Arguably, there is a consistent issue of contradictions in character developments. For example, Joy Meachum (Jessica Stroup) is Danny’s childhood friend, and her position at Rand Enterprises makes her one of the series’ more intriguing characters as a woman of respectable standing (especially as she's rediscovering her moral conscious). Yet, her executive decisions never make any logical sense for her character. One minute she’s cautiously optimistic at the prospect of the return of Danny Rand, then the next, she's tainting his tea in order to promptly stuff him into a mental institution. In addition, she's constantly at odds with trusting her brother and father (both of which make a rather toxic family to be honest), and then the audience ultimately witnesses her consulting the Hand to have Danny Rand killed. At this point, I'm rather confused as to whether Joy is supposed to be a savage ice queen who embodies hatred, or an emotionally broken individual.

Danny Rand's character development contradicts what his training encompassed in that he vehemently reminds those closest to him of his years of training which aided the forging of his mental and emotional fortitude yet, despite this, he is STILL prone to fits of rage and violence. The internal struggle is briefly mentioned with Danny's friend Davos in the car towards the end of the season, but it doesn't feel nearly as compelling even with Davos trying to find his own "center" during every interaction he has, especially with those people reminding him that he was not the chosen one to fulfill the role of the Iron Fist. Granted, one has to believe that "training never truly ends" but, it would've been better had someone actually stated something like that in dialogue. There are plenty of words of wisdom that this series could've benefitted from, manly quotes from Confucius, the Chinese teacher, editor, politician, and philosopher. These could fit with the Mandarin Chinese spoken throughout the series. Shoot, we could even have the Thunderer return as a mental mentor or another equally important character remind Danny of focus.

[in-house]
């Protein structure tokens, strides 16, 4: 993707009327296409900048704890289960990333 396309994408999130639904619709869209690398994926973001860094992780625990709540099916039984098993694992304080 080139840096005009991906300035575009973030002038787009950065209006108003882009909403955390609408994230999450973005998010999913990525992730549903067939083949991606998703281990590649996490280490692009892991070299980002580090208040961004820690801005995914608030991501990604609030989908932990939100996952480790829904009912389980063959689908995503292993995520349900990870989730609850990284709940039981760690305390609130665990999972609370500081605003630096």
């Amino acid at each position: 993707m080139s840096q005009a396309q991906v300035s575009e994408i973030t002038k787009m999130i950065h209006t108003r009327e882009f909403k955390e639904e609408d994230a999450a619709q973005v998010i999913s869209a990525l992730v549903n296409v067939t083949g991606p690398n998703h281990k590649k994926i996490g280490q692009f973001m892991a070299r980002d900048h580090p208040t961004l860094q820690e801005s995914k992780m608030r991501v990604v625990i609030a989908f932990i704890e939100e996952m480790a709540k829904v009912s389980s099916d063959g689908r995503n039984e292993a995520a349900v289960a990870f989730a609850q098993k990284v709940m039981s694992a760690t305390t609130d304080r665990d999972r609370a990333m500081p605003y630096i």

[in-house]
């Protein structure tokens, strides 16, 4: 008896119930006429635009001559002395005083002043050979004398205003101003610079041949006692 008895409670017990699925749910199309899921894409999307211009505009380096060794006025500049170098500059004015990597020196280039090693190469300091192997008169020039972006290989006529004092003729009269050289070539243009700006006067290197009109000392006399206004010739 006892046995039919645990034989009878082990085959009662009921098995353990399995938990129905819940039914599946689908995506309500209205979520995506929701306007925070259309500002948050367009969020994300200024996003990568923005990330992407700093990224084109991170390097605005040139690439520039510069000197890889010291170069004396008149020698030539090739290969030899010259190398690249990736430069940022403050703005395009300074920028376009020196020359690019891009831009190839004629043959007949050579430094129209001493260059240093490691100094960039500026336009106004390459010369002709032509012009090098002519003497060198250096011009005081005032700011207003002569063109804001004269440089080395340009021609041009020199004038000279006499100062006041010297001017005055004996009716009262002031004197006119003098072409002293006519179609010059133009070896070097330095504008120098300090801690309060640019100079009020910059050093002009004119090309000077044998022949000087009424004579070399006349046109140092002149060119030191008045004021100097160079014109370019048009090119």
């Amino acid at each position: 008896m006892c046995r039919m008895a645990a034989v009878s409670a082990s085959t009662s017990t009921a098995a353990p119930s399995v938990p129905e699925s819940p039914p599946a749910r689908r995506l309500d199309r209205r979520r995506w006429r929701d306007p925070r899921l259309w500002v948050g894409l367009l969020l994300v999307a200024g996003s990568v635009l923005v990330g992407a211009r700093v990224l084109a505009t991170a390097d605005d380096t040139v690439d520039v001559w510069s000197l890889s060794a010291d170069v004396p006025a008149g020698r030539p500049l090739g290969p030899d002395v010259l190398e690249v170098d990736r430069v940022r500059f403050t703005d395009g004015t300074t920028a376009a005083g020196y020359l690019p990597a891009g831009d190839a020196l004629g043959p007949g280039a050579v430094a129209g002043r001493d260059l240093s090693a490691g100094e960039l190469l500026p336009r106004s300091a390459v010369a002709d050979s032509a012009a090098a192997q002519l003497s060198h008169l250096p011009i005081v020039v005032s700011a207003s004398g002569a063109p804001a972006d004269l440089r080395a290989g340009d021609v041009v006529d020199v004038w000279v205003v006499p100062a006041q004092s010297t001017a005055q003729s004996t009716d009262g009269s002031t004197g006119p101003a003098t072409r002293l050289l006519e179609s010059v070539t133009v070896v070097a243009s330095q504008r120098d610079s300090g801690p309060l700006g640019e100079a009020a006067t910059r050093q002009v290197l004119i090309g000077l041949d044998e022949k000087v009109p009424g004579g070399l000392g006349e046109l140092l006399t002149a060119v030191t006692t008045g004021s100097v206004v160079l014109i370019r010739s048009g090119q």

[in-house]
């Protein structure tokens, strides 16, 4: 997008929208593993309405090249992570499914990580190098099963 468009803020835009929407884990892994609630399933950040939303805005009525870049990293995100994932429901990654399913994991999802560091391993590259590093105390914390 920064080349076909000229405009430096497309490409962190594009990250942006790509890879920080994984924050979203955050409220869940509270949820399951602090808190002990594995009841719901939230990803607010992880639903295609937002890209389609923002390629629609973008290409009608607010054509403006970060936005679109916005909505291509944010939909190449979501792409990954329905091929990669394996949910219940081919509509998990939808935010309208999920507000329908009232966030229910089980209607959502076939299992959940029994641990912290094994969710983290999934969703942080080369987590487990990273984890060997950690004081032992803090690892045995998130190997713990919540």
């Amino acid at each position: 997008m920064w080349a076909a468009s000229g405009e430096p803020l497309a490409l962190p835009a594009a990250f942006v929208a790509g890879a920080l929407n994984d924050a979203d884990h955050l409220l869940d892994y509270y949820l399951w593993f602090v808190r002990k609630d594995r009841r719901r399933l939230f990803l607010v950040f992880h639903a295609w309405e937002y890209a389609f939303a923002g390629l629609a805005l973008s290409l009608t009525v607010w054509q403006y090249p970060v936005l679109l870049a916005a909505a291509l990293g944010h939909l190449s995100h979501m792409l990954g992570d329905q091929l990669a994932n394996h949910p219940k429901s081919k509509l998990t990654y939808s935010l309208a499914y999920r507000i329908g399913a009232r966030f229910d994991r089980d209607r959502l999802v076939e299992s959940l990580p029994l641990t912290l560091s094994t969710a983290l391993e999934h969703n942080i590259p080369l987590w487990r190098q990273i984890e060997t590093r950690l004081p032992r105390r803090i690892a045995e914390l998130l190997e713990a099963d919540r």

1. "The will to win, the desire to succeed, the urge to reach your full potential... these are the keys that will unlock the door to personal excellence."
  2. "Our greatest glory is not in never falling, but in rising every time we fall."
  3. "Wherever you go, go with all your heart."
  4. “Before you embark on a journey of revenge, dig two graves.” 
  5. “Attack the evil that is within yourself, rather than attacking the evil that is in others.” - (When Danny is angry at Colleen for the betrayal)
  6. “The gem cannot be polished without friction, nor man perfected without trials.” 

I felt a complete lack of tension or surprise when *SPOILER WARNING* Harold Meachum turned out to be villainous and it was utterly predictable that the timid, (but ultimately forgettable) assistant Kyle, wouldn't make it to the second season. To me, it seemed similar in many ways to DC's The Arrow.

Not really changing up the formula and as a result, suffers from predictable tropes leaving the audience feeling empty.